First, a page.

We recently wrapped our 4th Online Sales and Marketing Summit. I have attended three of the four summits, each from a different viewpoint: as a seasoned OSC, a new coach, and lastly an experienced coach. I realized that although my perspective changed each year, many things remained the same. First of all, prospecting is hard and very few are doing it successfully. Second, the online sales role is still operating in a silo at times disconnected from onsite sales. Lastly, this job is challenging and burning or rusting out is still a real problem.

Prospecting is Hard– True Story: Barb Dibrito, in online sales for Keystone Homes, actually came up to me and said she was excited to hear the presentation on prospecting. Other than Barb, I honestly can’t think of anyone who starts their day excited about making dozens of “cold” outbound calls. If you have a ton of new leads coming at you on a daily basis, it’s hard to find the time to focus on prospecting.

The solution is to carve out a piece of your day intentionally. That’s it…just do it by setting realistic goals for yourself:

  1. Set aside the time. At least two hours each day.
  2. Segment leads by type and date. Create lists of older leads that are outside of your short-term follow-up process.
  3. Create and send a simple message in mass– NOT email marketing.
  4. Follow up with phone calls.
  5. Set realistic goals for each day and make it fun. If I make x amount of calls and set x amount of appointments, I’ll get that new pair of shoes! Tackle the prospecting elephant by accomplishing bite-sized portions each day.

Feeling Disconnected– Several attendees came up to me during the two days of the Summit asking, “How can I get my onsite teams onboard?” I was transported right back to where I was that first year I attended our Summit as an OSC. The headshakes, and aha! moments, and copious note-taking. This experience told me that as a group, you are still feeling this way. You’re disconnected and challenged with defending your role and bridging the gap that still exists with your onsite teams and sometimes management.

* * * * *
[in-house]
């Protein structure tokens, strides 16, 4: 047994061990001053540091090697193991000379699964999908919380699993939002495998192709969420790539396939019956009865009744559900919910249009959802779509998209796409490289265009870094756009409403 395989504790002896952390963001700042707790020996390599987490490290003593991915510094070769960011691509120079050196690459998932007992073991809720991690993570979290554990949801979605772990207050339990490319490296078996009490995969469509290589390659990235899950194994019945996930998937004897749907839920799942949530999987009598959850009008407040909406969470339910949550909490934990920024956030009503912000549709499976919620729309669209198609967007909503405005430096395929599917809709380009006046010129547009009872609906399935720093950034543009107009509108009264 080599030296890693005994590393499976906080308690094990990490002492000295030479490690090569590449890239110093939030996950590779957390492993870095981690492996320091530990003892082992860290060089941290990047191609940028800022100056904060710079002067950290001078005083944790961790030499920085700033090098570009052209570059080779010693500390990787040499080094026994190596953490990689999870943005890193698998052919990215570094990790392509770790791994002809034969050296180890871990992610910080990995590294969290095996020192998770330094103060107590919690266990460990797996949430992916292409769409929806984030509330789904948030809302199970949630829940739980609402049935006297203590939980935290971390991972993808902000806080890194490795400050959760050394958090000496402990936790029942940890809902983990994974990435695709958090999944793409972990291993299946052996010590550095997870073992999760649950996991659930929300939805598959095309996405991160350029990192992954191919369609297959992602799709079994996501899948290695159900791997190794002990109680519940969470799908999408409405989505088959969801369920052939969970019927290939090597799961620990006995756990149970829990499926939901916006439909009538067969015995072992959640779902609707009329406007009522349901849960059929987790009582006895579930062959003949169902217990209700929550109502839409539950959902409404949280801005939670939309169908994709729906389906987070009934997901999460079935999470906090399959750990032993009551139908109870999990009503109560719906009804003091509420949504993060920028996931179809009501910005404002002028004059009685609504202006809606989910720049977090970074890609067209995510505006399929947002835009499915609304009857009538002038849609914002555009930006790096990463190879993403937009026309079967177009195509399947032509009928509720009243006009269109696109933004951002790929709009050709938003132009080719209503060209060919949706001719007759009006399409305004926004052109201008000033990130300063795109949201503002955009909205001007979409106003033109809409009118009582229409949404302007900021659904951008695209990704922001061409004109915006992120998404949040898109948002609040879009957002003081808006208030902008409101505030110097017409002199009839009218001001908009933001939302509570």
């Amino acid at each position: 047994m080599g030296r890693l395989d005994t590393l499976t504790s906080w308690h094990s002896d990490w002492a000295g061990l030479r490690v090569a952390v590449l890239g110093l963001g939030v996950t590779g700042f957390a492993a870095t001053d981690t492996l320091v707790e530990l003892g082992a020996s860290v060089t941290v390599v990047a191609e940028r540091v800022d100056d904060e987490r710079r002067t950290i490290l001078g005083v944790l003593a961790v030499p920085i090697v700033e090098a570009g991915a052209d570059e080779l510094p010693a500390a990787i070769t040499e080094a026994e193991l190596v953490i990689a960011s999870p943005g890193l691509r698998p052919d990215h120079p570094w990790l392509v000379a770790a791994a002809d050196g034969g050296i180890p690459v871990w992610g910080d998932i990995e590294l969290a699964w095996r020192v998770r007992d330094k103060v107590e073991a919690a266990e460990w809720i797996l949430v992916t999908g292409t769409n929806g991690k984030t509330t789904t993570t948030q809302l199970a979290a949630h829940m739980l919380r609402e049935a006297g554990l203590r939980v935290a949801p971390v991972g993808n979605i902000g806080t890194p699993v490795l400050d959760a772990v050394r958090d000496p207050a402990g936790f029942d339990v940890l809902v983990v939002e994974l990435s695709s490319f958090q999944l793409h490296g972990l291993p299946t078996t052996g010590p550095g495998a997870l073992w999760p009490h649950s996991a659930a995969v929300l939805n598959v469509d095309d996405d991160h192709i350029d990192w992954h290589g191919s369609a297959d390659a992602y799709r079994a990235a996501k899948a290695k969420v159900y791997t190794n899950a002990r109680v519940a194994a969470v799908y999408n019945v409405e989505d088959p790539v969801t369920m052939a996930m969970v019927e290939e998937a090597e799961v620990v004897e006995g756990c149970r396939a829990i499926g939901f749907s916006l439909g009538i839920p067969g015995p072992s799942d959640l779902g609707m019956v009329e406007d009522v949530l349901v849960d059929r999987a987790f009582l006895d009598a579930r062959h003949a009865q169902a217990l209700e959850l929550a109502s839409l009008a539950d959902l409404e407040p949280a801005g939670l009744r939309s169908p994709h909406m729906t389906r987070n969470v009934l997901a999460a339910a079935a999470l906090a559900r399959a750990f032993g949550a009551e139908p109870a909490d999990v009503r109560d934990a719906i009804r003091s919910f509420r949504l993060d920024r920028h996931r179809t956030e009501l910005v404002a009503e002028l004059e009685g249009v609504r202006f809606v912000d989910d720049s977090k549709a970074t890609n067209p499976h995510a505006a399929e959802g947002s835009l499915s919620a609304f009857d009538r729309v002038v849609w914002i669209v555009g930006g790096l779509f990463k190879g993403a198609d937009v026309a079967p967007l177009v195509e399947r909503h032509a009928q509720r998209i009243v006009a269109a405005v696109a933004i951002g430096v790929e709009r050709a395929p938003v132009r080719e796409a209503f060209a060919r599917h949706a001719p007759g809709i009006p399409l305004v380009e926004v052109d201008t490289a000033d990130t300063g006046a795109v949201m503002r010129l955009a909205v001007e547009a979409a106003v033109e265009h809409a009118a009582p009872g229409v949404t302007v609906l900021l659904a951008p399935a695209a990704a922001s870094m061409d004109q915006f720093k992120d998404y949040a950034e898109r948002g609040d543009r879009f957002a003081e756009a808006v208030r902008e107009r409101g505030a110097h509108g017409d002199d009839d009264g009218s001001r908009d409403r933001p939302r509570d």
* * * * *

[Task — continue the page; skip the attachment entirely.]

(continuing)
Here’s what I want you to understand: It’s not all on them to change and embrace online sales. It’s on us too. Here’s how you can bridge the gap.

  1. Be an influencer and channel your inner cheerleader. Celebrate victories and talk confidently about your role.
  2. Insert yourself in their world and visit the communities. Solicit sales advice and share what you’re doing to help get them more appointments.
  3. Be a teacher. Show the process and report numbers weekly. If geography is an issue and it’s hard to be in front of your salespeople on a regular basis – Use a webcam and send a video. Don’t get stuck. Out of sight- out of mind.

Burnout or Rust-out– It was apparent that there were some tired online salespeople in the room. Some of the mutterings I overheard were – “I’m hanging on by a thread” and “I’m on the never-ending hamster wheel that doesn’t go anywhere.” This is a tough job, and we have to be very aware of the burnout and the rust out.

You’ll get burned out if you never take any time off to recharge your battery. The rust-out comes when you stay stagnant and become a passenger in your own life. To help prevent this from happening to you, here are a few things to try:

  1. Establish a backup plan. Figure out where you can take real breaks and disconnect from your phone and email.
  2. Plan your day professionally and personally. Write down one thing you will do for yourself, for another, and for your business (yes- treat this as your business).
  3. Change your view, and you’ll change your perspective. Get out from behind your desk. Stand up and walk around while making calls. Eat lunch outside and not at your desk.
  4. Discover your passion – Is it writing, marketing, videos, dogs? Think of ways to incorporate your passion into your role as the online sales specialist.

The very first Summit, I attended as an Online Sales Specialist. I was finishing up my 2nd year in the role and at the time was feeling very overwhelmed. Changing the culture of my company, getting sales management and onsite teams onboard, figuring out how to get everything done in a day’s time, it often felt like I was on an island all alone.

When I walked into that very first Summit, it felt like I was part of a work family. These were my people! I thought to myself, “Finally, someone that gets it.” This year it felt the same. It didn’t matter that now I was the presenter, not the attendee. We are all in this crazy, wonderful industry together. Growing, supporting, and progressing one appointment and sale at a time.

 

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